Yes, DDD! It stands for documentation-driven design. The goal is to have the documentation capture the domain usage for the respective users. Typically, documentation is written for the end, development and administrative users. Therefore, if the respective users find the documentation meaningful in the absence of running code then it is likely that the corresponding design is good. Furthermore, once the documentation is 'accepted', it is very unlikely to change since the domain is also unlikely to change. In this way, the documentation neatly encapsulates all the domain volatility so that the top level design remains invariant even in the face of massive modifications of the implementation. In fact, the implementation can change 100% without any discernible change in the top level design. The only requirement is that the test suite conserves the top level design to prevent breaking changes.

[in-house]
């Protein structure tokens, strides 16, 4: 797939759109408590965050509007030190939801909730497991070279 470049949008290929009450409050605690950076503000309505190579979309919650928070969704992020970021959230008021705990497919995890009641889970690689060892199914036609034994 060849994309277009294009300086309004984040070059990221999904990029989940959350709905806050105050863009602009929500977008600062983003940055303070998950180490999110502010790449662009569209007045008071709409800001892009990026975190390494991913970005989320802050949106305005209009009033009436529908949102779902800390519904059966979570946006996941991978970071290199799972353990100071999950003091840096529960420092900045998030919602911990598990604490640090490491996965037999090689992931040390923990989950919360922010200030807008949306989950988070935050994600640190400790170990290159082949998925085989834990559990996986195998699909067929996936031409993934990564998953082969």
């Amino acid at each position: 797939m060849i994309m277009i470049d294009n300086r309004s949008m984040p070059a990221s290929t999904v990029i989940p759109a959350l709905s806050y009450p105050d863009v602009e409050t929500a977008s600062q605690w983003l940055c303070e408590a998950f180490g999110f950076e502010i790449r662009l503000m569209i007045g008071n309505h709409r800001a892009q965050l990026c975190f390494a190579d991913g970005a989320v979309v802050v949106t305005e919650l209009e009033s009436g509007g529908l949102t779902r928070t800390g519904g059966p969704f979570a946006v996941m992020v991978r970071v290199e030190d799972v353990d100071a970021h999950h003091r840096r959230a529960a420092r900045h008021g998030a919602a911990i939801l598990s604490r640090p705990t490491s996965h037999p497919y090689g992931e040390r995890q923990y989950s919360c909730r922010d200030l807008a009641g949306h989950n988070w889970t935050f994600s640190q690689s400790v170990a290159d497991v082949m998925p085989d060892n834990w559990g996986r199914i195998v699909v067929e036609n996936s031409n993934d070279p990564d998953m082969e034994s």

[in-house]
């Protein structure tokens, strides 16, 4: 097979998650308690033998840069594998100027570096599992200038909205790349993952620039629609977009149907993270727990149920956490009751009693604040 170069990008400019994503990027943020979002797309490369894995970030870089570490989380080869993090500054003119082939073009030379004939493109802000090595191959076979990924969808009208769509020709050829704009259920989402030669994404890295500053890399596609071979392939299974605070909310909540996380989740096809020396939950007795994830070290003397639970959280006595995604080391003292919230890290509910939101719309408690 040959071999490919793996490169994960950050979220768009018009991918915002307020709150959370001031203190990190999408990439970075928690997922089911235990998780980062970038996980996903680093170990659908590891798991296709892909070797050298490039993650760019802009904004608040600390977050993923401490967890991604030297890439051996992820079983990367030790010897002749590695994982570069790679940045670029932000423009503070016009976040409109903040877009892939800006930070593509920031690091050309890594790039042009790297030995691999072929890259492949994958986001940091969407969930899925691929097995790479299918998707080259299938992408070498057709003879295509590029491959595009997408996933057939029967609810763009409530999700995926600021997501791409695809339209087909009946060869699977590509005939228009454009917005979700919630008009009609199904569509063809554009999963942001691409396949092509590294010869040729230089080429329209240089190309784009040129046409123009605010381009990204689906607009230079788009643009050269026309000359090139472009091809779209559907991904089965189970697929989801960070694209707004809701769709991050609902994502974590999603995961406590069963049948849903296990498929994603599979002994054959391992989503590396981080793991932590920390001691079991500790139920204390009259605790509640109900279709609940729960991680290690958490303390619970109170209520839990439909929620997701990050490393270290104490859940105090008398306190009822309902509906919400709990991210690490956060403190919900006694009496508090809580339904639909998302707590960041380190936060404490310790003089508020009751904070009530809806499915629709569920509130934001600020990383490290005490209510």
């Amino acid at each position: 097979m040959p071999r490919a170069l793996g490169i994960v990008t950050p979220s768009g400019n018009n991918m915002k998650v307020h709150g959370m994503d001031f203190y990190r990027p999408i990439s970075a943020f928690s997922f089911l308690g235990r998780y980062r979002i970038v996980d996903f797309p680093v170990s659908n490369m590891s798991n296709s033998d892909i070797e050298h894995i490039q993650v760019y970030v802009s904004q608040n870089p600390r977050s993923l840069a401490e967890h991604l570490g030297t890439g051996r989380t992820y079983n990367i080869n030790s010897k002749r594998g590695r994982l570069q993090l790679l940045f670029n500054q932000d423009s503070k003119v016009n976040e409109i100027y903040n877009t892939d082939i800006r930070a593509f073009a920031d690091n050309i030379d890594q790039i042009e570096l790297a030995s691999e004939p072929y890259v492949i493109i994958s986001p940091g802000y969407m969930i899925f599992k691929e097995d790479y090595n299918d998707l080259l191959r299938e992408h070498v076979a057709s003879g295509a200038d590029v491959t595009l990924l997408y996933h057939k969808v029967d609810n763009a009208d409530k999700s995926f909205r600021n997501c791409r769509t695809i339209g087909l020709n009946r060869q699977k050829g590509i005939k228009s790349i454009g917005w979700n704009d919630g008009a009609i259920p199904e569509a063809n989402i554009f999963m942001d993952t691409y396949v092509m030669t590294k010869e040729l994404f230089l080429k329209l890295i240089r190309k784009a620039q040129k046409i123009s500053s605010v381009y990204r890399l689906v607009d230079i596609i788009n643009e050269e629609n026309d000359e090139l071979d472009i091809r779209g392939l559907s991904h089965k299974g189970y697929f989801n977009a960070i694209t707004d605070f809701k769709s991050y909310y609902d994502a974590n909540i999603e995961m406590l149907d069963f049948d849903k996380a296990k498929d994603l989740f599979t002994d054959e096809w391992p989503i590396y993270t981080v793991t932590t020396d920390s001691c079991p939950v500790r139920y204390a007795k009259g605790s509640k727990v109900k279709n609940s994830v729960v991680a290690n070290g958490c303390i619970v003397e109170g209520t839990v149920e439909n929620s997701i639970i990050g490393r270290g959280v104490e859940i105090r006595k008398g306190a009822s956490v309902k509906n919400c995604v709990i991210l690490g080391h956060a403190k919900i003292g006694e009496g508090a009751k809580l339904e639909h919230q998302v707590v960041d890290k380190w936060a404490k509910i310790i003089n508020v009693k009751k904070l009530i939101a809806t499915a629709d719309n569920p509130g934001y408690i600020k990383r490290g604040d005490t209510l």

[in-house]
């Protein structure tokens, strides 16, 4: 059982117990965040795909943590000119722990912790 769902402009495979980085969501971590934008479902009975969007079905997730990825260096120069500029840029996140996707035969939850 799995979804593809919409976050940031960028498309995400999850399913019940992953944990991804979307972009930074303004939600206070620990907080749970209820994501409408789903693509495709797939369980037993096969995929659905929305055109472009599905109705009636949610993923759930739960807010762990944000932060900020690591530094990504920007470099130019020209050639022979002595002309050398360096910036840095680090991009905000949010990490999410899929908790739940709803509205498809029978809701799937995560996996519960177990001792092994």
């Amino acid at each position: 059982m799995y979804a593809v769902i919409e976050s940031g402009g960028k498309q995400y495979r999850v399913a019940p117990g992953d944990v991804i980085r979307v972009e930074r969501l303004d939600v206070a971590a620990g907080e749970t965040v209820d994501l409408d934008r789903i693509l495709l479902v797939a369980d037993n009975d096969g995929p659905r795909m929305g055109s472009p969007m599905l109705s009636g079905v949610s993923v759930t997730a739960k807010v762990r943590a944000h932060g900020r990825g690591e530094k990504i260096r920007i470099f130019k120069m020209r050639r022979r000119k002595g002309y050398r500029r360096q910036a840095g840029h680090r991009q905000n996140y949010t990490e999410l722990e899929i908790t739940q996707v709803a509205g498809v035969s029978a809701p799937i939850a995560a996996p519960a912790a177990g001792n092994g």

I really like this idea!
DDD examines how usable the tool is. Shorter documentation which covers everything is to be preferred. It is age easier to debug documentation than the actual tool. Furthermore, by testing how effective the documentation is you can understand how usable they tool is. In fact, you can completely simulate the actual operation to see how effective the documentation is.